I’m Mad as Hell at Valve and You Should Be Too
I’d like to share with you something I wrote back in 2009. This is a 100% genuine Facebook status from seven years ago, and has not been artificially created or modified in any way:
Since that revelation that did not take place, I have had two kids, changed jobs three times, moved twice, sold a truck, bought a car, traded in that car, totaled the car I got for it, biked to work for three years, bought another car, saw my wife’s car totaled, bought a van, graduated from college, haven’t had to do homework for six years until I started helping my now-six-year-old son with his kindergarten homework, wrote for a video games website for two years, moved over to Rectify Gaming for the past year, finally attended E3 for myself in 2016, to once again be disappointed that Valve did not unveil Half-Life 2: Episode 3 at E3 2016.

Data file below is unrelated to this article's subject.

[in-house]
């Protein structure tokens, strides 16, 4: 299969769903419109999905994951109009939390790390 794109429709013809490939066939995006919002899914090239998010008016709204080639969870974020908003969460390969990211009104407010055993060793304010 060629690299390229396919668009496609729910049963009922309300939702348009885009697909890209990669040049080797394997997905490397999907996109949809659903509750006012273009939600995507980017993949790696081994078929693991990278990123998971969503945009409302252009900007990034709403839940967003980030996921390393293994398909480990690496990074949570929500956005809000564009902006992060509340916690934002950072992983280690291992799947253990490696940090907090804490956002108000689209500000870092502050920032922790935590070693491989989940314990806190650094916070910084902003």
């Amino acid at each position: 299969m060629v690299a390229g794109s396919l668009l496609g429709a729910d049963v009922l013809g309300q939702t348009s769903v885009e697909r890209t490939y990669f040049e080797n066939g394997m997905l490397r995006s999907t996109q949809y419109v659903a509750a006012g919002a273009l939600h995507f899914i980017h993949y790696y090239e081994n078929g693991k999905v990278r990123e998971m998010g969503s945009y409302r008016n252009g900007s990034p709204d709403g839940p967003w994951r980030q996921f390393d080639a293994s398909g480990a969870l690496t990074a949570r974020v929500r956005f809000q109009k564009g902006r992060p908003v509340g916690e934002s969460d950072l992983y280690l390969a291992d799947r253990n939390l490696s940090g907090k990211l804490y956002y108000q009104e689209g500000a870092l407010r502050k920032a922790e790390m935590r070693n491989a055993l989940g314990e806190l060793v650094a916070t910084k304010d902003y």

Well, I can’t honestly say that I was disappointed this year. To be disappointed I would actually have to be expecting something. For years I had high hopes that “this year is going to be the year!” that Valve actually shows up to E3 and delivers on their long-standing promise that Half-Life will continue. I’d pay attention to every rumor and grab up every hint of a news story, not even letting my hopes crash down until after E3, even during those years where it was announced a month beforehand that Valve would not be even be attending.
Not anymore. I am no longer hopeful. Now, I’m just mad.
Half-Life 2: Episode 2 was released on October 10th, 2007. What has happened in the world of gaming since then? The entire Mass Effect trilogy, including most of the 5-year hiatus between Mass Effect 3 and Mass Effect: Andromeda. Every Call of Duty from Modern Warfare on, including this year’s announcement of Modern Warfare Remastered. Nine Assassin’s Creed games. Every Rock Band. 26 Just Dance games. All of the Borderlands franchise and all of the Uncharted franchise. And, lest we forget, nearly EVERY IPHONE GAME EVER MADE (the first iPhone was released just four months before Half-Life 2: Episode 2).